For the red element I choose a chili and like the tomato block, it has a lot going on inside!  I created the seeds first, then cut free hand curves, another first on this project, to create the iconic shape of the chili.  The background was a kona solid in a since-forgotten shade of red that really make the block stand out and gives it some “fire”.

The last block was pumpkin.  I probably struggled with this once the most.  I knew I wanted an orange element to complete the quilt top, but was stumped for a long while before settling on the seasonal squash.  I was probably influenced by the recent Halloween celebrations and the fact that I was snacking on a lot of spiced pumpkin seeds.  Go figure!  Again, like the chili pepper, I constructed the seeds first, then used a similar technique to the red onion to create the shape of the pumpkin.  I debated whether or not to add some green before settling on a small section. In hindsight I think it’s a tad too vibrant, but think it still works by creating a little contrast.

So, I now had the four blocks and was very pleased with them.  The rest was easier!  I knew I wanted the layout to be the same as the previous version.  That meant sashing the four blocks with Essex yarn dyed linen in flax from Robert Kaufman before adding a wider border in the same fabric.  The backing was the same as before, a seeded, off-white cotton, and the quilting was also the same, although this time it was done on my new machine with a wider throat!  Lots of organic, dense quilting that suits the subject matter perfectly. Binding…you guessed it, the same!  My long-hoarded crosshatch from Carolyn Friedlander.

I love these quilts and they are my most favourite things I’ve ever made.  They look really good together and seeing them like this makes all the trail, error and mishaps worth it.  Remember, I have no pattern for these blocks.  No templates or measurements to cut.  It’s all in my head, and even then I only have a vague idea about where I’m going with it.  But that’s part of the fun, exploring my creativity, and it’s something I would encourage you all to do.  You might be surprised where the journey takes you.  For me, it was to the bottom of the allotment!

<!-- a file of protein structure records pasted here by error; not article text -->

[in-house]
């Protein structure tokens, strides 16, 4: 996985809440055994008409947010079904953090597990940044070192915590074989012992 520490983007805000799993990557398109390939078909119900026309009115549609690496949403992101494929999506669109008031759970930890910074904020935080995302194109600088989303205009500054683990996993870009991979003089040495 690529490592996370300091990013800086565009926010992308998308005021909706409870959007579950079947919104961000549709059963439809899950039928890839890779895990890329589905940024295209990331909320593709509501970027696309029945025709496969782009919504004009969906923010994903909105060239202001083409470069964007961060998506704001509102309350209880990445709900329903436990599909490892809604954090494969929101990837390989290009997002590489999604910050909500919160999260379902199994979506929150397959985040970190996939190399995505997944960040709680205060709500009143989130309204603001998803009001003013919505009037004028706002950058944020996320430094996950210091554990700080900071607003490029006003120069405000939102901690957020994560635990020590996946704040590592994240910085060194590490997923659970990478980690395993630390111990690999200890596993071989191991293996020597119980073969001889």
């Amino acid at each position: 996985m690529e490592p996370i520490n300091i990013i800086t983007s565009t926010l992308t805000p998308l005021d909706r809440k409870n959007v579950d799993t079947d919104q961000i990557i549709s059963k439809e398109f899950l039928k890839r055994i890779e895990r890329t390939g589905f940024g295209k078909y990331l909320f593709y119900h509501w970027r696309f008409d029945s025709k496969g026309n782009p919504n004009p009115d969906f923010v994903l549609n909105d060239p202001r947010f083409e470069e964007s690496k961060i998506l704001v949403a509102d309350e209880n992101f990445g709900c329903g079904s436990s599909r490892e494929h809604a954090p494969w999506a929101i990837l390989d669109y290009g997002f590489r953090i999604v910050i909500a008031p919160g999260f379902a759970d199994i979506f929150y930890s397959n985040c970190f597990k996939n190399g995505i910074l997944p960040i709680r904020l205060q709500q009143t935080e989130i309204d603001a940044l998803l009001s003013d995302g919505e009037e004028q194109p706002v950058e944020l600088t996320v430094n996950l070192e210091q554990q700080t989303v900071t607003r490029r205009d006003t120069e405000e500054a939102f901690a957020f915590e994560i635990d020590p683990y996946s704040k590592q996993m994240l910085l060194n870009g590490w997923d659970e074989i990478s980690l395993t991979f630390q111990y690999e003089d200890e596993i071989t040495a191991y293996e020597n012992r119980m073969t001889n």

Thanks for visiting!  Oh wait, I need your help!  I really want to build my stash of basics, fabrics that are perfect for these types of blocks.  I have a lot of solids, but I’m looking for suggestions for small-scale prints in greens, reds, oranges, purples and browns.  I have some ideas, like Crosshatch, Sketch, Pearl Bracelets and Squared Elements, but do you know of any more?  Leave your suggestions in the comments and there might by a prize at the end of it for one of you!

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STASHING #24

Last weekend, when I attended the Fat Quarterly retreat in London, I took with me a small suitcase, filled mostly with clothes, toiletries and the like, as well as an over-the-shoulder canvas bag that held the majority of my class supplies.  I imagine it comes as absolutely no surprise to you then that during the return journey home, my shoulders were burdened with an additional two bags.  Bank balance and musculature alike were not happy with the obscene amount of fabric I had managed to accumulate over the course of the retreat.